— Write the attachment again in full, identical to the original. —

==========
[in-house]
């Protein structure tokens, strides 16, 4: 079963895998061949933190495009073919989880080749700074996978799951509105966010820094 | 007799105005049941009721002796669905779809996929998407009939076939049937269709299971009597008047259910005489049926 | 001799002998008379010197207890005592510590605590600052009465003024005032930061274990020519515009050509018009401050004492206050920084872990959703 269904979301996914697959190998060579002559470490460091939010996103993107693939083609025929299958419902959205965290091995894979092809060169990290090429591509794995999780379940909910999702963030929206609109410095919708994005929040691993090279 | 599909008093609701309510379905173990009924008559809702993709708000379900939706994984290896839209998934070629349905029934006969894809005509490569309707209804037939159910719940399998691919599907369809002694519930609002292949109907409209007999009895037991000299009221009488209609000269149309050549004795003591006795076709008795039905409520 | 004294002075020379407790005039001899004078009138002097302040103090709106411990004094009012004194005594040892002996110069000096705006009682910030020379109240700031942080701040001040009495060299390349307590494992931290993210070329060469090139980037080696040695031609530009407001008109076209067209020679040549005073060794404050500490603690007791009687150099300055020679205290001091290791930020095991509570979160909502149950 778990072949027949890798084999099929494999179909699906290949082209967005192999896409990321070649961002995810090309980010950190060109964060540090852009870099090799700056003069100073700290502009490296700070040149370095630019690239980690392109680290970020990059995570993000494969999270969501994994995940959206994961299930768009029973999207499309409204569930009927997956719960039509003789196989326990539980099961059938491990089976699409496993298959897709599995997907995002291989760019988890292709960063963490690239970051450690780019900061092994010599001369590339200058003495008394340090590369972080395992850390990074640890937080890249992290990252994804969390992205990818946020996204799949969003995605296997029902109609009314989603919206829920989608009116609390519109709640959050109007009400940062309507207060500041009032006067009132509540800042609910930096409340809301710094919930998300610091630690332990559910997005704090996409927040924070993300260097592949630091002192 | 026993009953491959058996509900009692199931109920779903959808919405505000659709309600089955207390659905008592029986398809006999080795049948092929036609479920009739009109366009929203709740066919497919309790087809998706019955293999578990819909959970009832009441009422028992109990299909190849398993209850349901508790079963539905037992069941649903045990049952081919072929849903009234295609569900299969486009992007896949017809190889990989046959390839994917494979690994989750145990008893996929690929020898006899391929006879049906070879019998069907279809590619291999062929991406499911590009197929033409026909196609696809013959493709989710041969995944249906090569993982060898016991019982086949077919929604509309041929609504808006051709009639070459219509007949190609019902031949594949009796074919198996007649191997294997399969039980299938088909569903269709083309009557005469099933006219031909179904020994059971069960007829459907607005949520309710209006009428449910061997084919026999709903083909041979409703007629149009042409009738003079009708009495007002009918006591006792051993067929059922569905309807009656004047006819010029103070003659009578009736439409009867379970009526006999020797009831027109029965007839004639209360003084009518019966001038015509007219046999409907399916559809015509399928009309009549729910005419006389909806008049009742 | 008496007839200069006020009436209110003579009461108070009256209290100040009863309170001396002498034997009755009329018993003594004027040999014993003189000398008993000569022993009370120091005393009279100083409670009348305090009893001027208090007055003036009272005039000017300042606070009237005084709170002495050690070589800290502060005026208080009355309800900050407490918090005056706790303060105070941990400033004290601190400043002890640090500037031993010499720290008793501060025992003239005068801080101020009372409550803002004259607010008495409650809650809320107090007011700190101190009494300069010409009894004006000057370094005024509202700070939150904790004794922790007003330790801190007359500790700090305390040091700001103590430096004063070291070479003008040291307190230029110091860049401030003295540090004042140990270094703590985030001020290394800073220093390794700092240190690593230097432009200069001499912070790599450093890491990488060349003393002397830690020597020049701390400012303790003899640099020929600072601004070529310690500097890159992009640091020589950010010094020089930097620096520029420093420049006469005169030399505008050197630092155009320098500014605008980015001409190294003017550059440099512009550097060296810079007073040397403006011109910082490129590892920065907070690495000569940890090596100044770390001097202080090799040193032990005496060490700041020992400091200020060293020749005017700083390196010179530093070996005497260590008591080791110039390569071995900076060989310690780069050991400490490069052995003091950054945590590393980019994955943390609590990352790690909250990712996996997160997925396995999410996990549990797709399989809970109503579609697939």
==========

[in-house]
């Protein structure tokens, strides 16, 4: 079963895998061949933190495009073919989880080749700074996978799951509105966010820094 | 007799105005049941009721002796669905779809996929998407009939076939049937269709299971009597008047259910005489049926 | 001799002998008379010197207890005592510590605590600052009465003024005032930061274990020519515009050509018009401050004492206050920084872990959703 269904979301996914697959190998060579002559470490460091939010996103993107693939083609025929299958419902959205965290091995894979092809060169990290090429591509794995999780379940909910999702963030929206609109410095919708994005929040691993090279 | 599909008093609701309510379905173990009924008559809702993709708000379900939706994984290896839209998934070629349905029934006969894809005509490569309707209804037939159910719940399998691919599907369809002694519930609002292949109907409209007999009895037991000299009221009488209609000269149309050549004795003591006795076709008795039905409520 | 004294002075020379407790005039001899004078009138002097302040103090709106411990004094009012004194005594040892002996110069000096705006009682910030020379109240700031942080701040001040009495060299390349307590494992931290993210070329060469090139980037080696040695031609530009407001008109076209067209020679040549005073060794404050500490603690007791009687150099300055020679205290001091290791930020095991509570979160909502149950 778990072949027949890798084999099929494999179909699906290949082209967005192999896409990321070649961002995810090309980010950190060109964060540090852009870099090799700056003069100073700290502009490296700070040149370095630019690239980690392109680290970020990059995570993000494969999270969501994994995940959206994961299930768009029973999207499309409204569930009927997956719960039509003789196989326990539980099961059938491990089976699409496993298959897709599995997907995002291989760019988890292709960063963490690239970051450690780019900061092994010599001369590339200058003495008394340090590369972080395992850390990074640890937080890249992290990252994804969390992205990818946020996204799949969003995605296997029902109609009314989603919206829920989608009116609390519109709640959050109007009400940062309507207060500041009032006067009132509540800042609910930096409340809301710094919930998300610091630690332990559910997005704090996409927040924070993300260097592949630091002192 | 026993009953491959058996509900009692199931109920779903959808919405505000659709309600089955207390659905008592029986398809006999080795049948092929036609479920009739009109366009929203709740066919497919309790087809998706019955293999578990819909959970009832009441009422028992109990299909190849398993209850349901508790079963539905037992069941649903045990049952081919072929849903009234295609569900299969486009992007896949017809190889990989046959390839994917494979690994989750145990008893996929690929020898006899391929006879049906070879019998069907279809590619291999062929991406499911590009197929033409026909196609696809013959493709989710041969995944249906090569993982060898016991019982086949077919929604509309041929609504808006051709009639070459219509007949190609019902031949594949009796074919198996007649191997294997399969039980299938088909569903269709083309009557005469099933006219031909179904020994059971069960007829459907607005949520309710209006009428449910061997084919026999709903083909041979409703007629149009042409009738003079009708009495007002009918006591006792051993067929059922569905309807009656004047006819010029103070003659009578009736439409009867379970009526006999020797009831027109029965007839004639209360003084009518019966001038015509007219046999409907399916559809015509399928009309009549729910005419006389909806008049009742 | 008496007839200069006020009436209110003579009461108070009256209290100040009863309170001396002498034997009755009329018993003594004027040999014993003189000398008993000569022993009370120091005393009279100083409670009348305090009893001027208090007055003036009272005039000017300042606070009237005084709170002495050690070589800290502060005026208080009355309800900050407490918090005056706790303060105070941990400033004290601190400043002890640090500037031993010499720290008793501060025992003239005068801080101020009372409550803002004259607010008495409650809650809320107090007011700190101190009494300069010409009894004006000057370094005024509202700070939150904790004794922790007003330790801190007359500790700090305390040091700001103590430096004063070291070479003008040291307190230029110091860049401030003295540090004042140990270094703590985030001020290394800073220093390794700092240190690593230097432009200069001499912070790599450093890491990488060349003393002397830690020597020049701390400012303790003899640099020929600072601004070529310690500097890159992009640091020589950010010094020089930097620096520029420093420049006469005169030399505008050197630092155009320098500014605008980015001409190294003017550059440099512009550097060296810079007073040397403006011109910082490129590892920065907070690495000569940890090596100044770390001097202080090799040193032990005496060490700041020992400091200020060293020749005017700083390196010179530093070996005497260590008591080791110039390569071995900076060989310690780069050991400490490069052995003091950054945590590393980019994955943390609590990352790690909250990712996996997160997925396995999410996990549990797709399989809970109503579609697939």